Heading for bankruptcy? Paying your children’s college expenses could create “clawback” headaches for them and their college

Many parents in financial difficulty still place a priority on helping their children with tuition and other college expenses. While this is entirely understandable, parents who pay colleges for their adult children could be creating problems for both their children and the colleges if they later file for bankruptcy protection.

Recent reports in the Wall Street Journal and elsewhere have exposed a growing trend: bankruptcy trustees are suing colleges to “claw back” money paid by parents in bankruptcy. This has led the colleges to seek payment from the students, or to withhold transcripts until the money is repaid. It has even spawn a proposed bill in Congress to prevent bankruptcy trustees from filing such suits.

The underlying legal theory for such “claw-back” suits is not that novel. Trustees have the right and indeed the obligation to pursue getting back money or property that a debtor in bankruptcy has “fraudulently” transferred, so the money can be made available to pay creditors (and to pay the trustee and his attorneys). The payment need not have been done with actual intent to defraud creditors. It is sufficient if it was made without the parent/debtor getting “reasonably equivalent value” in return for what is paid, and if the payment was made at a time the parent was insolvent or unable to pay current or anticipated debts.

In essence, the trustees argue, the parents paying the college education expenses of an adult child are making a gift to that child. Gifts are by definition not made for “reasonably equivalent value”. They take away money that could have been used to pay the parent’s creditors.  Love and affection are not considered “reasonably equivalent value”.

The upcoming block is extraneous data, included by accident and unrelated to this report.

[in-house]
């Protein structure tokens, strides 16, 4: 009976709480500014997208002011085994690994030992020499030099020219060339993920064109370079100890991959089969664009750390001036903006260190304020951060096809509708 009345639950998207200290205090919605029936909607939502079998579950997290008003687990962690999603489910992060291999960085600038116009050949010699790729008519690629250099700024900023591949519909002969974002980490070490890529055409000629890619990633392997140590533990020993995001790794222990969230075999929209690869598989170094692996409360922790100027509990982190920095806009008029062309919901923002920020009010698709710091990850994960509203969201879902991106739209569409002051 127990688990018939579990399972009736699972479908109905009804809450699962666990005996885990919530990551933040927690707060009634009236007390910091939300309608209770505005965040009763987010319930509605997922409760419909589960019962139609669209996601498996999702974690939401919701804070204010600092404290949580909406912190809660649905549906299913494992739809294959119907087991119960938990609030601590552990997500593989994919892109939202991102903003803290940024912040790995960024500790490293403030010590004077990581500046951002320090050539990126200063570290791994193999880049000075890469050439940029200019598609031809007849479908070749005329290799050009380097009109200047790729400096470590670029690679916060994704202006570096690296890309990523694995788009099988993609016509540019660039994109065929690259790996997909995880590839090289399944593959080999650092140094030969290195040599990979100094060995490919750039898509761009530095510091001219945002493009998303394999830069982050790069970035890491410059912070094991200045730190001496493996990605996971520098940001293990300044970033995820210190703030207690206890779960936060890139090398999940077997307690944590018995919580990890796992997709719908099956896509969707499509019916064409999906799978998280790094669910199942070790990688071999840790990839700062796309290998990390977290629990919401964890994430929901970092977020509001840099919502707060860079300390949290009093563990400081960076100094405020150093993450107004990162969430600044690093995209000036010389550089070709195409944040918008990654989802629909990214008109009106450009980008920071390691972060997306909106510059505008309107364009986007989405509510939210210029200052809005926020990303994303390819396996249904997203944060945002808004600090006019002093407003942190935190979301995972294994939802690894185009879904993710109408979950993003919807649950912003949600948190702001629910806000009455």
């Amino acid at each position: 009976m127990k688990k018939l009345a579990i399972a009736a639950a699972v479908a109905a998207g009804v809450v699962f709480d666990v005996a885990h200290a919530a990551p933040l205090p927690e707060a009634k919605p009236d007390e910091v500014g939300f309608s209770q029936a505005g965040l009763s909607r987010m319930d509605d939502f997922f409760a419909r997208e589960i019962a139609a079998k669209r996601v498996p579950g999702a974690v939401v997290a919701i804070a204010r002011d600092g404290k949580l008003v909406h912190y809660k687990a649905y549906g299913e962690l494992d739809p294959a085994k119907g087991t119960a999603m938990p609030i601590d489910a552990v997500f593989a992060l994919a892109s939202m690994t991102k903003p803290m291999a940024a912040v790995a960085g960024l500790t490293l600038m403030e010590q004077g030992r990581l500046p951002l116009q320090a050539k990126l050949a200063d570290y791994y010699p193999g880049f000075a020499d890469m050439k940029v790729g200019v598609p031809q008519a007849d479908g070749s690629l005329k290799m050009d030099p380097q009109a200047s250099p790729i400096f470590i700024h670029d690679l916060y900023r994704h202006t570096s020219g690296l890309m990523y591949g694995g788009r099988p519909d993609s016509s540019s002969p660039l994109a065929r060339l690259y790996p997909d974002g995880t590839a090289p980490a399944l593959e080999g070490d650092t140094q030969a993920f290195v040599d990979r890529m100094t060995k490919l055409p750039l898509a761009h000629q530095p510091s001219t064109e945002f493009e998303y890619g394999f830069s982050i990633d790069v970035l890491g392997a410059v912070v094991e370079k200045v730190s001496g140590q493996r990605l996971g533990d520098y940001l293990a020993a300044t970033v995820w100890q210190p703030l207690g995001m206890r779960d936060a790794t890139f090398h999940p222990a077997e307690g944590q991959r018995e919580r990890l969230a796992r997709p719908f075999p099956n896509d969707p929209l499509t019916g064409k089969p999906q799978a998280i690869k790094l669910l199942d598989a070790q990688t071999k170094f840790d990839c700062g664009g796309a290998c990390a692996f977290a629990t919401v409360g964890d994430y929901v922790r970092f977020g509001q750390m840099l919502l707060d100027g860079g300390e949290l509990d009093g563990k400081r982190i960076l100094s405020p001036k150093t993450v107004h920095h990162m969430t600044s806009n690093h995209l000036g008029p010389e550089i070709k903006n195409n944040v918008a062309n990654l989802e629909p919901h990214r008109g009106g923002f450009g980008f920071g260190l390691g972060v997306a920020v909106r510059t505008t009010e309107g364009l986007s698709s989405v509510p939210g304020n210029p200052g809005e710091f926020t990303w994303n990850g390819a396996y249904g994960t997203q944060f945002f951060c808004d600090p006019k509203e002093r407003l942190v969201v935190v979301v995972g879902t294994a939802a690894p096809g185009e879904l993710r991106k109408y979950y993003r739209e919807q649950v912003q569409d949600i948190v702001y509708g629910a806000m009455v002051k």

If the parent takes out a loan or co-signs a student loan for the child but all the money goes to the child or her college, the effect is the same. It is still an avoidable gift.

Ironically, if the parent making the payment is required to do so under a divorce settlement incorporated into a divorce decree, the problem disappears. Why? Because the parent has a legal duty to pay that is enforceable by the divorcing spouse, and by making the payment the parent is relieved of part of that obligation. This is no different than when one pays a debt that is owed. The corresponding reduction in debt creates reasonable value in exchange.

Generally, in New Jersey, parents do not have a legal obligation (absent a divorce situation) to support their children after they achieve the age of majority or become “emancipated”.

There are ways around this problem for parents in financial difficulty. One option is to file bankruptcy first, then pay the college expenses out of future income or assets that are protected in bankruptcy (such as pensions or profit sharing plans),  after the bankruptcy is over. But for most people in this situation, they and their children need to have a sober and honest discussion about what is practical and in every one’s best interests in the long run.

Careful planning and advice of qualified professionals is a must. These are difficult decisions and should be thought through carefully as part of a broad based plan for getting a “fresh start”. With years of trustee and bankruptcy experience, we have the ability to help distressed parents sort it all out.



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